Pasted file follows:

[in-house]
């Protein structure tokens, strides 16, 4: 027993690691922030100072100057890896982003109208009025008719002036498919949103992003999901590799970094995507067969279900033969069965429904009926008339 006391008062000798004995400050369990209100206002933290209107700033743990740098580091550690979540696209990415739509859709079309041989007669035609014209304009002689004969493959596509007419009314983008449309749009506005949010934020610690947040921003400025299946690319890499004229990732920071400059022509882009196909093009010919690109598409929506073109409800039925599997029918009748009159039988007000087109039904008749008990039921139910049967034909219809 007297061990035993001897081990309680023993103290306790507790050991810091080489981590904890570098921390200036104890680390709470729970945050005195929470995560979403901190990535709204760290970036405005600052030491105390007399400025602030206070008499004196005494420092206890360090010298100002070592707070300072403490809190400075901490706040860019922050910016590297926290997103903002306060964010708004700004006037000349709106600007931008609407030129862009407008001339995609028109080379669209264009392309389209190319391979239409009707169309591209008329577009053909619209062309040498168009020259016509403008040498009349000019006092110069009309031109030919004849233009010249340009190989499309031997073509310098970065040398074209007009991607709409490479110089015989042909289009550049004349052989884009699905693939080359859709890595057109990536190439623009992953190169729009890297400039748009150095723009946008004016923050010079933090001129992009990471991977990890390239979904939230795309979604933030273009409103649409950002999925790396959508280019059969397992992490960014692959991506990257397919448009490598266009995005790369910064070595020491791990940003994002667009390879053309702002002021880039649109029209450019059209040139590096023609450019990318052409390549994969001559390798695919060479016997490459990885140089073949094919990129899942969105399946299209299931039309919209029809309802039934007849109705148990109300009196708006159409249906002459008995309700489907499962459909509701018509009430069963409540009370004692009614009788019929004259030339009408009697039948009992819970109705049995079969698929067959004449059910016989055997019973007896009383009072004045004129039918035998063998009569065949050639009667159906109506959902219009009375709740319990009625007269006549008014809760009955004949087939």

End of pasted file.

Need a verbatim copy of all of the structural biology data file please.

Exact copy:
[in-house]
């Protein structure tokens, strides 16, 4: 027993690691922030100072100057890896982003109208009025008719002036498919949103992003999901590799970094995507067969279900033969069965429904009926008339 006391008062000798004995400050369990209100206002933290209107700033743990740098580091550690979540696209990415739509859709079309041989007669035609014209304009002689004969493959596509007419009314983008449309749009506005949010934020610690947040921003400025299946690319890499004229990732920071400059022509882009196909093009010919690109598409929506073109409800039925599997029918009748009159039988007000087109039904008749008990039921139910049967034909219809 007297061990035993001897081990309680023993103290306790507790050991810091080489981590904890570098921390200036104890680390709470729970945050005195929470995560979403901190990535709204760290970036405005600052030491105390007399400025602030206070008499004196005494420092206890360090010298100002070592707070300072403490809190400075901490706040860019922050910016590297926290997103903002306060964010708004700004006037000349709106600007931008609407030129862009407008001339995609028109080379669209264009392309389209190319391979239409009707169309591209008329577009053909619209062309040498168009020259016509403008040498009349000019006092110069009309031109030919004849233009010249340009190989499309031997073509310098970065040398074209007009991607709409490479110089015989042909289009550049004349052989884009699905693939080359859709890595057109990536190439623009992953190169729009890297400039748009150095723009946008004016923050010079933090001129992009990471991977990890390239979904939230795309979604933030273009409103649409950002999925790396959508280019059969397992992490960014692959991506990257397919448009490598266009995005790369910064070595020491791990940003994002667009390879053309702002002021880039649109029209450019059209040139590096023609450019990318052409390549994969001559390798695919060479016997490459990885140089073949094919990129899942969105399946299209299931039309919209029809309802039934007849109705148990109300009196708006159409249906002459008995309700489907499962459909509701018509009430069963409540009370004692009614009788019929004259030339009408009697039948009992819970109705049995079969698929067959004449059910016989055997019973007896009383009072004045004129039918035998063998009569065949050639009667159906109506959902219009009375709740319990009625007269006549008014809760009955004949087939």